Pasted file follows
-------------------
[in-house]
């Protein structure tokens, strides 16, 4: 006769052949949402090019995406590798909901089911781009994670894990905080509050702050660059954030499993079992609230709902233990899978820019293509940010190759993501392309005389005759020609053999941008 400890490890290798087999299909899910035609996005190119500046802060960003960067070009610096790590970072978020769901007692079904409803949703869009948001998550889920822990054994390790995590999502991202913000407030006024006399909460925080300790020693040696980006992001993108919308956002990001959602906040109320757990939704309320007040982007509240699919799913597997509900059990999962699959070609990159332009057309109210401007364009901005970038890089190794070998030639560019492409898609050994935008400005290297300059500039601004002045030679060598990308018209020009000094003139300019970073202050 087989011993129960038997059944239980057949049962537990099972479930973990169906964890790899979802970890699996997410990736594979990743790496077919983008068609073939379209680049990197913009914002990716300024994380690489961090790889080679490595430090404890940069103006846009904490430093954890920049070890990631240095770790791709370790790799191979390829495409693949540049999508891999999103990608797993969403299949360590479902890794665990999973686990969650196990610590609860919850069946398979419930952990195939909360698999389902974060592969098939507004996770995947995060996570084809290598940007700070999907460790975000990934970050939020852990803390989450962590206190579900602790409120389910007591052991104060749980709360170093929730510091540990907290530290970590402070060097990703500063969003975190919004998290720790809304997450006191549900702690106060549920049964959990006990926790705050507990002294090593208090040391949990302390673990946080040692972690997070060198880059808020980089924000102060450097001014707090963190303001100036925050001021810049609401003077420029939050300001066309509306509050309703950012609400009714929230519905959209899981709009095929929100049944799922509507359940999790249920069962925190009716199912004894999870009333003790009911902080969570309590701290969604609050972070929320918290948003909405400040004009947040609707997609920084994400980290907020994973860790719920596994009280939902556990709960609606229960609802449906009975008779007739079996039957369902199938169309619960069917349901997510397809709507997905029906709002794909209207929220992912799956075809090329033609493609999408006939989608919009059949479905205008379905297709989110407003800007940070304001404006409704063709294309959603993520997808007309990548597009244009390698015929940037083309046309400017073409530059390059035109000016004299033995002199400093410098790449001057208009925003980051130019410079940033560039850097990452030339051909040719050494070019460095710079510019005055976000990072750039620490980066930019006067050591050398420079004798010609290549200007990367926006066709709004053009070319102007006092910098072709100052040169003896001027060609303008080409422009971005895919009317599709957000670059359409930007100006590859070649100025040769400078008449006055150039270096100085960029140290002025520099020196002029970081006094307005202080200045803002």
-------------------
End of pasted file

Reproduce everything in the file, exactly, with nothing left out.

[in-house]
């Protein structure tokens, strides 16, 4: 006769052949949402090019995406590798909901089911781009994670894990905080509050702050660059954030499993079992609230709902233990899978820019293509940010190759993501392309005389005759020609053999941008 400890490890290798087999299909899910035609996005190119500046802060960003960067070009610096790590970072978020769901007692079904409803949703869009948001998550889920822990054994390790995590999502991202913000407030006024006399909460925080300790020693040696980006992001993108919308956002990001959602906040109320757990939704309320007040982007509240699919799913597997509900059990999962699959070609990159332009057309109210401007364009901005970038890089190794070998030639560019492409898609050994935008400005290297300059500039601004002045030679060598990308018209020009000094003139300019970073202050 087989011993129960038997059944239980057949049962537990099972479930973990169906964890790899979802970890699996997410990736594979990743790496077919983008068609073939379209680049990197913009914002990716300024994380690489961090790889080679490595430090404890940069103006846009904490430093954890920049070890990631240095770790791709370790790799191979390829495409693949540049999508891999999103990608797993969403299949360590479902890794665990999973686990969650196990610590609860919850069946398979419930952990195939909360698999389902974060592969098939507004996770995947995060996570084809290598940007700070999907460790975000990934970050939020852990803390989450962590206190579900602790409120389910007591052991104060749980709360170093929730510091540990907290530290970590402070060097990703500063969003975190919004998290720790809304997450006191549900702690106060549920049964959990006990926790705050507990002294090593208090040391949990302390673990946080040692972690997070060198880059808020980089924000102060450097001014707090963190303001100036925050001021810049609401003077420029939050300001066309509306509050309703950012609400009714929230519905959209899981709009095929929100049944799922509507359940999790249920069962925190009716199912004894999870009333003790009911902080969570309590701290969604609050972070929320918290948003909405400040004009947040609707997609920084994400980290907020994973860790719920596994009280939902556990709960609606229960609802449906009975008779007739079996039957369902199938169309619960069917349901997510397809709507997905029906709002794909209207929220992912799956075809090329033609493609999408006939989608919009059949479905205008379905297709989110407003800007940070304001404006409704063709294309959603993520997808007309990548597009244009390698015929940037083309046309400017073409530059390059035109000016004299033995002199400093410098790449001057208009925003980051130019410079940033560039850097990452030339051909040719050494070019460095710079510019005055976000990072750039620490980066930019006067050591050398420079004798010609290549200007990367926006066709709004053009070319102007006092910098072709100052040169003896001027060609303008080409422009971005895919009317599709957000670059359409930007100006590859070649100025040769400078008449006055150039270096100085960029140290002025520099020196002029970081006094307005202080200045803002």